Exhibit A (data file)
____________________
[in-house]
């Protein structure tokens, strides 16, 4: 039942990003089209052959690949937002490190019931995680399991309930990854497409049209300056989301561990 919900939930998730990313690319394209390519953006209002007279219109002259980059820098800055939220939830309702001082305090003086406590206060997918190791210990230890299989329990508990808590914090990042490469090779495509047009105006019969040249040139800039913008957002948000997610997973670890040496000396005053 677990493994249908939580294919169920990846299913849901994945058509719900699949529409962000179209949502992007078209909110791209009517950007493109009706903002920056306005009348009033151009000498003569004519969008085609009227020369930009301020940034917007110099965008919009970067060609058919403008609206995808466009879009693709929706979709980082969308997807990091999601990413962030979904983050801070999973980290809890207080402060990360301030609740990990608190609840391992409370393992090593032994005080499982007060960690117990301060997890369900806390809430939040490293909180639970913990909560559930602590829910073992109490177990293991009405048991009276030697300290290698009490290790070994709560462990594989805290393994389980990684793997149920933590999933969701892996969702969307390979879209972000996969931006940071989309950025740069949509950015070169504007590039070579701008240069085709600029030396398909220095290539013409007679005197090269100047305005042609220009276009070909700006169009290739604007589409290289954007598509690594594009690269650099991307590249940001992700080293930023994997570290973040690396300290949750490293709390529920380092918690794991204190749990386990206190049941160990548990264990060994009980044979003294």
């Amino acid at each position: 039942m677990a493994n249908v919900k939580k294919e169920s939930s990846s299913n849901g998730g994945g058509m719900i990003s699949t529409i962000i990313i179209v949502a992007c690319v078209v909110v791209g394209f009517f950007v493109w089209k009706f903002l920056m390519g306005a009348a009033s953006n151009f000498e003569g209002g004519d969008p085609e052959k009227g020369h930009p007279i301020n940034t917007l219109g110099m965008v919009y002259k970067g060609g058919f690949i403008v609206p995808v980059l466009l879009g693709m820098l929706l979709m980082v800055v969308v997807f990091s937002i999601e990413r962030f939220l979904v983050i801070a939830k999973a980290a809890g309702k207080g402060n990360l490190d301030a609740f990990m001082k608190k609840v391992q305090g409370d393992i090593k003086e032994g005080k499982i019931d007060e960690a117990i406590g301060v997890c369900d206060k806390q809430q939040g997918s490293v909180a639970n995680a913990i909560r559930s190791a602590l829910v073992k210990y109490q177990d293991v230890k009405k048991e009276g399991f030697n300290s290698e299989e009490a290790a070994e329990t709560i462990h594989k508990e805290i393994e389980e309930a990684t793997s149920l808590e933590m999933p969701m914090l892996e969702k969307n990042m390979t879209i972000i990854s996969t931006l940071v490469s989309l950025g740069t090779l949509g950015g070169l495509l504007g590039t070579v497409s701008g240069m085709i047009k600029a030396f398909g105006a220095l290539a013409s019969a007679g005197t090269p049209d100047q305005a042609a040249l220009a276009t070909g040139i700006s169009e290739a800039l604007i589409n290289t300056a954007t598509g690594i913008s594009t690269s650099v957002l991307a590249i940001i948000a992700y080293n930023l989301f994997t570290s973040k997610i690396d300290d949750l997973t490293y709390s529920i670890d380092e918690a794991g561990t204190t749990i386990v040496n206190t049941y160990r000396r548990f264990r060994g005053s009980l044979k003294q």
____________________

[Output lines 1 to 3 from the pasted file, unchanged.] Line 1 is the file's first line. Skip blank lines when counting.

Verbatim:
[in-house]
């Protein structure tokens, strides 16, 4: 039942990003089209052959690949937002490190019931995680399991309930990854497409049209300056989301561990 919900939930998730990313690319394209390519953006209002007279219109002259980059820098800055939220939830309702001082305090003086406590206060997918190791210990230890299989329990508990808590914090990042490469090779495509047009105006019969040249040139800039913008957002948000997610997973670890040496000396005053 677990493994249908939580294919169920990846299913849901994945058509719900699949529409962000179209949502992007078209909110791209009517950007493109009706903002920056306005009348009033151009000498003569004519969008085609009227020369930009301020940034917007110099965008919009970067060609058919403008609206995808466009879009693709929706979709980082969308997807990091999601990413962030979904983050801070999973980290809890207080402060990360301030609740990990608190609840391992409370393992090593032994005080499982007060960690117990301060997890369900806390809430939040490293909180639970913990909560559930602590829910073992109490177990293991009405048991009276030697300290290698009490290790070994709560462990594989805290393994389980990684793997149920933590999933969701892996969702969307390979879209972000996969931006940071989309950025740069949509950015070169504007590039070579701008240069085709600029030396398909220095290539013409007679005197090269100047305005042609220009276009070909700006169009290739604007589409290289954007598509690594594009690269650099991307590249940001992700080293930023994997570290973040690396300290949750490293709390529920380092918690794991204190749990386990206190049941160990548990264990060994009980044979003294």
């Amino acid at each position: 039942m677990a493994n249908v919900k939580k294919e169920s939930s990846s299913n849901g998730g994945g058509m719900i990003s699949t529409i962000i990313i179209v949502a992007c690319v078209v909110v791209g394209f009517f950007v493109w089209k009706f903002l920056m390519g306005a009348a009033s953006n151009f000498e003569g209002g004519d969008p085609e052959k009227g020369h930009p007279i301020n940034t917007l219109g110099m965008v919009y002259k970067g060609g058919f690949i403008v609206p995808v980059l466009l879009g693709m820098l929706l979709m980082v800055v969308v997807f990091s937002i999601e990413r962030f939220l979904v983050i801070a939830k999973a980290a809890g309702k207080g402060n990360l490190d301030a609740f990990m001082k608190k609840v391992q305090g409370d393992i090593k003086e032994g005080k499982i019931d007060e960690a117990i406590g301060v997890c369900d206060k806390q809430q939040g997918s490293v909180a639970n995680a913990i909560r559930s190791a602590l829910v073992k210990y109490q177990d293991v230890k009405k048991e009276g399991f030697n300290s290698e299989e009490a290790a070994e329990t709560i462990h594989k508990e805290i393994e389980e309930a990684t793997s149920l808590e933590m999933p969701m914090l892996e969702k969307n990042m390979t879209i972000i990854s996969t931006l940071v490469s989309l950025g740069t090779l949509g950015g070169l495509l504007g590039t070579v497409s701008g240069m085709i047009k600029a030396f398909g105006a220095l290539a013409s019969a007679g005197t090269p049209d100047q305005a042609a040249l220009a276009t070909g040139i700006s169009e290739a800039l604007i589409n290289t300056a954007t598509g690594i913008s594009t690269s650099v957002l991307a590249i940001i948000a992700y080293n930023l989301f994997t570290s973040k997610i690396d300290d949750l997973t490293y709390s529920i670890d380092e918690a794991g561990t204190t749990i386990v040496n206190t049941y160990r000396r548990f264990r060994g005053s009980l044979k003294q």